The Barnard+Columbia | Architecture Society’s annual publication, TKTNK showcases the work of architecture and design students across the 116th street campus.
Here’s a retrospective into last year’s issue: Portfolio.
Before the architect begins his work, he must first have an understanding of his individual responsibility; each designer is tasked to develop a concrete solution to a current problem—whatever it may be. Herein lies the beauty of architecture: it necessitates the rationalization of the presently irrational, the emotional, and the fleeting.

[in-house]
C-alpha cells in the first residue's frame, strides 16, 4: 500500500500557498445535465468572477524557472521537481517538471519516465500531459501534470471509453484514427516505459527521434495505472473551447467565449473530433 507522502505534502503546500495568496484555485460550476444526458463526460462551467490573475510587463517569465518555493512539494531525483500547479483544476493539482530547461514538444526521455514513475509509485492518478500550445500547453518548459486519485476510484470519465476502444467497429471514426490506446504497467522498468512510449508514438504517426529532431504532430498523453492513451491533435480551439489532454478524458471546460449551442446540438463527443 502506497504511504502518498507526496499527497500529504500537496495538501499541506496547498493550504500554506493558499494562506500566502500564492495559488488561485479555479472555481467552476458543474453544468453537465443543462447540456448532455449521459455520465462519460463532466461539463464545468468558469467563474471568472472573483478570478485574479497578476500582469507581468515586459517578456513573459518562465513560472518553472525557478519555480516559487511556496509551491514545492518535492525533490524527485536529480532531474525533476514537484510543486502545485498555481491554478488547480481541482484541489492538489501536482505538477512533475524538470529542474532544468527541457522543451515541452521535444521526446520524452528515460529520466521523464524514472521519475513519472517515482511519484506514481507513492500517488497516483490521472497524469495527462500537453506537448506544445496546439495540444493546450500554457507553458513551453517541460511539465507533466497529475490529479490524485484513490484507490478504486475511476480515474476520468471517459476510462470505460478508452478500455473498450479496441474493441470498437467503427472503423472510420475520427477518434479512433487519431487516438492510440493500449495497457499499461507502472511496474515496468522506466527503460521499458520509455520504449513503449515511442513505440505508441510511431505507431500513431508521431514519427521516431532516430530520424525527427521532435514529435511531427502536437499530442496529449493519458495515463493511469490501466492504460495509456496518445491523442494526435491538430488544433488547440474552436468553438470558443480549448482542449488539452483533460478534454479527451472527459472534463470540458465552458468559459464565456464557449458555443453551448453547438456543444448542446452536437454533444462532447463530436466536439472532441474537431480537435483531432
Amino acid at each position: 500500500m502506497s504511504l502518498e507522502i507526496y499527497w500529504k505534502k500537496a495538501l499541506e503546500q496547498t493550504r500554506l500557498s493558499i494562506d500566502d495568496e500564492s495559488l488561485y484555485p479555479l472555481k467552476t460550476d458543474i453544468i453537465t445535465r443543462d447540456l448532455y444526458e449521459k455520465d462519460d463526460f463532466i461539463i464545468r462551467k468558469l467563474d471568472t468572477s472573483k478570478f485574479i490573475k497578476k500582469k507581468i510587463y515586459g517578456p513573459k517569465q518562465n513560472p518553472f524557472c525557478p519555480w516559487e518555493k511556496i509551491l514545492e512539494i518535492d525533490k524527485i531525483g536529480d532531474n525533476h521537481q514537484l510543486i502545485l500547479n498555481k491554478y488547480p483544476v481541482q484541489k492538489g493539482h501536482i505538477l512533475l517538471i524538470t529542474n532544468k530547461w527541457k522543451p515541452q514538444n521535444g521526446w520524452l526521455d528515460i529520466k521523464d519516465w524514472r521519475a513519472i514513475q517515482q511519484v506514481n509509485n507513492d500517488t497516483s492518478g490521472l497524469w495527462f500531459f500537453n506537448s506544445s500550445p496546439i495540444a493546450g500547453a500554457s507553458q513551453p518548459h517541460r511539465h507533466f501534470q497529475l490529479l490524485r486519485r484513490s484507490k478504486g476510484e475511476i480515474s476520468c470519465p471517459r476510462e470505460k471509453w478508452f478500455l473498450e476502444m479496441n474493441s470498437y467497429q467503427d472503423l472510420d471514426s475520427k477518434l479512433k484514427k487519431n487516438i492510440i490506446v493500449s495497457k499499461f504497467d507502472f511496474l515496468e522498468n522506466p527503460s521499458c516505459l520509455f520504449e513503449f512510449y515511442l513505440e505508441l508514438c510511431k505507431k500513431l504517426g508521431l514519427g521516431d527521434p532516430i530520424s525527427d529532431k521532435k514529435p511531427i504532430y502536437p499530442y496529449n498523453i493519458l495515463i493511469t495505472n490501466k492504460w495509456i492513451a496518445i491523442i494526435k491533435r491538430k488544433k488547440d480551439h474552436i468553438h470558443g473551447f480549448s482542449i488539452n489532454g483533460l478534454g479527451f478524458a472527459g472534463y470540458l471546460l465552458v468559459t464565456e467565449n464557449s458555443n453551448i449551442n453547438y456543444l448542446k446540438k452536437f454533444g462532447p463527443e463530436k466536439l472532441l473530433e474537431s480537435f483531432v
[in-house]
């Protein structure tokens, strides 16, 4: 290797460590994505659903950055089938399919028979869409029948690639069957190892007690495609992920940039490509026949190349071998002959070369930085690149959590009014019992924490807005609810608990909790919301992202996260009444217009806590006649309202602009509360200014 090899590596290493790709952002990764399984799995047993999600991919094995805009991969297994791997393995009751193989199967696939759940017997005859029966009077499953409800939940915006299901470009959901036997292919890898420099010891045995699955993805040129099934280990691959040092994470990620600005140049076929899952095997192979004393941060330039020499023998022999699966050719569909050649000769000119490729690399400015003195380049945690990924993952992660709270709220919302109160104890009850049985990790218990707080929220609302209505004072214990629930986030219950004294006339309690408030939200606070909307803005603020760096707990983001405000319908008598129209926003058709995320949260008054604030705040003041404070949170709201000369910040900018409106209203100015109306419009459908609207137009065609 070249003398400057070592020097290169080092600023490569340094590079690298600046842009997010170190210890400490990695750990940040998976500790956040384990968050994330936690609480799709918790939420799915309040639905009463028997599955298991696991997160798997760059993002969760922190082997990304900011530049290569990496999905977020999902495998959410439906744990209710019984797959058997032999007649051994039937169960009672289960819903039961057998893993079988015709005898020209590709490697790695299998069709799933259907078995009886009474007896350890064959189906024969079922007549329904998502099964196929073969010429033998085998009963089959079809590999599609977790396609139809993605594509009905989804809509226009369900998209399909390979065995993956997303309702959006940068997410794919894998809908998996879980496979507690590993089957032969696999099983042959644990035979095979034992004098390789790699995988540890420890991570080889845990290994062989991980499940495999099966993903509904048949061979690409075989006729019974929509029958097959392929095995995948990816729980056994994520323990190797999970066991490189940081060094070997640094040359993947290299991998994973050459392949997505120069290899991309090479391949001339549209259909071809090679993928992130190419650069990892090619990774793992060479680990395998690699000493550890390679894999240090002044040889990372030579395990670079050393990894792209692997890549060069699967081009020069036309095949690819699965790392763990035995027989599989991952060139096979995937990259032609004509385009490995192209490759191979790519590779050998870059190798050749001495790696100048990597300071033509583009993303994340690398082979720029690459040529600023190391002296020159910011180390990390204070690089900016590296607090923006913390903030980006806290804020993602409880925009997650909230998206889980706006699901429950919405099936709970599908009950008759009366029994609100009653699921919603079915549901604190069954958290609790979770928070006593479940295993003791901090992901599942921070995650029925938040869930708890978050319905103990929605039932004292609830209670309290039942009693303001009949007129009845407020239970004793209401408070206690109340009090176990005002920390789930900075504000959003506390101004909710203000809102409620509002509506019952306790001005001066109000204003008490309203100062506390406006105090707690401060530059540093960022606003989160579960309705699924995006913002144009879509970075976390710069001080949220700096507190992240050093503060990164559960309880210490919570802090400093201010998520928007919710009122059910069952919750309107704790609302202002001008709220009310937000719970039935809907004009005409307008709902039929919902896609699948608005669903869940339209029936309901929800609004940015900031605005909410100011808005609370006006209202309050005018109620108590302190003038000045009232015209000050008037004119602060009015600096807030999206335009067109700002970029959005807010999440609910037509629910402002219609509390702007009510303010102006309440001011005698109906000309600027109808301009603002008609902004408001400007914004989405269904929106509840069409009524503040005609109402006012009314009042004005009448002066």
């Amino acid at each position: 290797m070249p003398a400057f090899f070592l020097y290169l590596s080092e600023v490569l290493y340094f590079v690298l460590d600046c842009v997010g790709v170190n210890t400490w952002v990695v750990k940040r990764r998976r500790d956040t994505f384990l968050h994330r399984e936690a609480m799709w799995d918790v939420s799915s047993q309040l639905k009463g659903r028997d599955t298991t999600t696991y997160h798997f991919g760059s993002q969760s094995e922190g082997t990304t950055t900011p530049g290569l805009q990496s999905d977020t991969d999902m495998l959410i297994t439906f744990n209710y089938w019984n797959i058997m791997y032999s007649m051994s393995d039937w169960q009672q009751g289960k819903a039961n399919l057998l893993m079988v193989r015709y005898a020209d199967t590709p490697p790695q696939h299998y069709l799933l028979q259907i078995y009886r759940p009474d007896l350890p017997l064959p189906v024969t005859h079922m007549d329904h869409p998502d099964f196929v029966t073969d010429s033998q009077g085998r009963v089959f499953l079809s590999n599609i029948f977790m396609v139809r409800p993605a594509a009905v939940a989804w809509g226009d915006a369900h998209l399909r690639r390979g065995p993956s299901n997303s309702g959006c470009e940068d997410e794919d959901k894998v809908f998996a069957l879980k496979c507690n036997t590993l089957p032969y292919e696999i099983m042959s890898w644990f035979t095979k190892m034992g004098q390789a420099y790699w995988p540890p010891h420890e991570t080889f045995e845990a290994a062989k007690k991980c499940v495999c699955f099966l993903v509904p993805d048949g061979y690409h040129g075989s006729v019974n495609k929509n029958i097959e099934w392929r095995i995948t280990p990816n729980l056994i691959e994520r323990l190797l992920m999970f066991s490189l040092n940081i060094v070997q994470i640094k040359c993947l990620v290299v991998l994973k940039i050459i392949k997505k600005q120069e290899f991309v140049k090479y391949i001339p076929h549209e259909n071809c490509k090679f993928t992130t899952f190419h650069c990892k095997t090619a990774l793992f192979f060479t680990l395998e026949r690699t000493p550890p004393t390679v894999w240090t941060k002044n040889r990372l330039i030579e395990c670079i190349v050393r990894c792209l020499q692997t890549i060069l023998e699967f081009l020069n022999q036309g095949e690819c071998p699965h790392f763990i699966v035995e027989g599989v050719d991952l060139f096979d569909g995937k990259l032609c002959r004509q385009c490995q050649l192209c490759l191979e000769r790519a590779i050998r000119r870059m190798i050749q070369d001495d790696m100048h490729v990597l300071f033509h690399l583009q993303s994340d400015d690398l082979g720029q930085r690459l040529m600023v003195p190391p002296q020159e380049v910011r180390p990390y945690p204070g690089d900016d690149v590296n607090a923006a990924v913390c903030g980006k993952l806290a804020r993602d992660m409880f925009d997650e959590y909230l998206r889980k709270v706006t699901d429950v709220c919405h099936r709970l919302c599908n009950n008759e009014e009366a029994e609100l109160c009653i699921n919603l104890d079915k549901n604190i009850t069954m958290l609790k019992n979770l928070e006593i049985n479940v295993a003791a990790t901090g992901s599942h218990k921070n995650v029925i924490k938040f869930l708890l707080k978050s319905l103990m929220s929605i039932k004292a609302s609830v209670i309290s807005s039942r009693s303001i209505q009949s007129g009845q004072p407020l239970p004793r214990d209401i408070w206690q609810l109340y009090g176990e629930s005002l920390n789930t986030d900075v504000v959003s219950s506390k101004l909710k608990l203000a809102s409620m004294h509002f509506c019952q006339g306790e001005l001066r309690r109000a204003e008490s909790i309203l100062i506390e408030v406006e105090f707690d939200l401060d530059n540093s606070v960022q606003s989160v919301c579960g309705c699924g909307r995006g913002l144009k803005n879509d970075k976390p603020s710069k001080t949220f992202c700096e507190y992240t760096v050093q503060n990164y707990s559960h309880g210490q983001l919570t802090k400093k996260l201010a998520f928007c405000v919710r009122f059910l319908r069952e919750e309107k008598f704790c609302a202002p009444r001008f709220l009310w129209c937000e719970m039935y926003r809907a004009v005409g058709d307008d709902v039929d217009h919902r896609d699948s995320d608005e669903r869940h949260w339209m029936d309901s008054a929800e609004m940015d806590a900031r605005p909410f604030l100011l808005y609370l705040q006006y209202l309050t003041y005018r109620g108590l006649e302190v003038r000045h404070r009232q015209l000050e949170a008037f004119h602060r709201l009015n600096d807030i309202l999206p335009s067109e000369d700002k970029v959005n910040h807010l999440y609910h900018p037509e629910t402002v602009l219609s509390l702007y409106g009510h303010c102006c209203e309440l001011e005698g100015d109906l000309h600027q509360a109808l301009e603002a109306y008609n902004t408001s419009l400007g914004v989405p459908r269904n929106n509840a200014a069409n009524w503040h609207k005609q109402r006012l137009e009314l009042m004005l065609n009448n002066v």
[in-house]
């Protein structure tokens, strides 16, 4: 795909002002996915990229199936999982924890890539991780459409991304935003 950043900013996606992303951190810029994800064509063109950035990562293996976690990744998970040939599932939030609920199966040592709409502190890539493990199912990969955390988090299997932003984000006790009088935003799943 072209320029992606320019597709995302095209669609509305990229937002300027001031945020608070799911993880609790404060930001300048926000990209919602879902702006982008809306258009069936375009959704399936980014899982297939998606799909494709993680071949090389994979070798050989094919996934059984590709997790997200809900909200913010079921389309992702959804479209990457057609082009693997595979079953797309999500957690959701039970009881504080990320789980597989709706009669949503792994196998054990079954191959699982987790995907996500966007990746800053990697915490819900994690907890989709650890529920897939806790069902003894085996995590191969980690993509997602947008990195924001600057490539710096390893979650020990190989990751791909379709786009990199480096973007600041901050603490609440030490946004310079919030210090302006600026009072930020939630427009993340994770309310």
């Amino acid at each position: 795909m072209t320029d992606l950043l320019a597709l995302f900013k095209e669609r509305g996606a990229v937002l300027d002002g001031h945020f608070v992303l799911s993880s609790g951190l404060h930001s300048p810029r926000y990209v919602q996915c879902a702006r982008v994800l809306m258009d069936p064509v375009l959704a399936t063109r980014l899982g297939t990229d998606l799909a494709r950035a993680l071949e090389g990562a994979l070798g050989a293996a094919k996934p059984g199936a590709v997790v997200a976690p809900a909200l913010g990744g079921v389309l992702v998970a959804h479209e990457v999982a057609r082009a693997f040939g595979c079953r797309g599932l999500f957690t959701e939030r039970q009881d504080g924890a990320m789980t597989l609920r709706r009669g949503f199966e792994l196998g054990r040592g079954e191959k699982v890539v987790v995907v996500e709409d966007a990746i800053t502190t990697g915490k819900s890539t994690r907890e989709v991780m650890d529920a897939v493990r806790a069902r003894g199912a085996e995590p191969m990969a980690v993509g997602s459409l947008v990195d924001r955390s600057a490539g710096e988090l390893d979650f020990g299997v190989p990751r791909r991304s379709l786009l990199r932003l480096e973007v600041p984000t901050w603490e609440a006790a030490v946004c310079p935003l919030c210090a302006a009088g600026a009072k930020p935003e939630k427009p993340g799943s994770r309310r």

Architecture should speak of its time and place, but yearn for timelessness. It is the attempt to reconcile space, time, and movement, but the operative word here is yearn. To be timeless means to transcend the impossible. And before the architect begins his work, he must also understand the true, insurmountable nature of this greater assignment. It is beyond the means of any mortal to develop a solution to stand the test of time, one that remains efficient, workable, and contemporarily exquisite. Thus the adage: art is never finished.
Still, this is not to say that he does not feel compelled to try. He feels the necessity of completing his work to a point that will solve the issue at hand. In that endeavor he strives, also, toward the impossible. And with that attempt, his work is complete.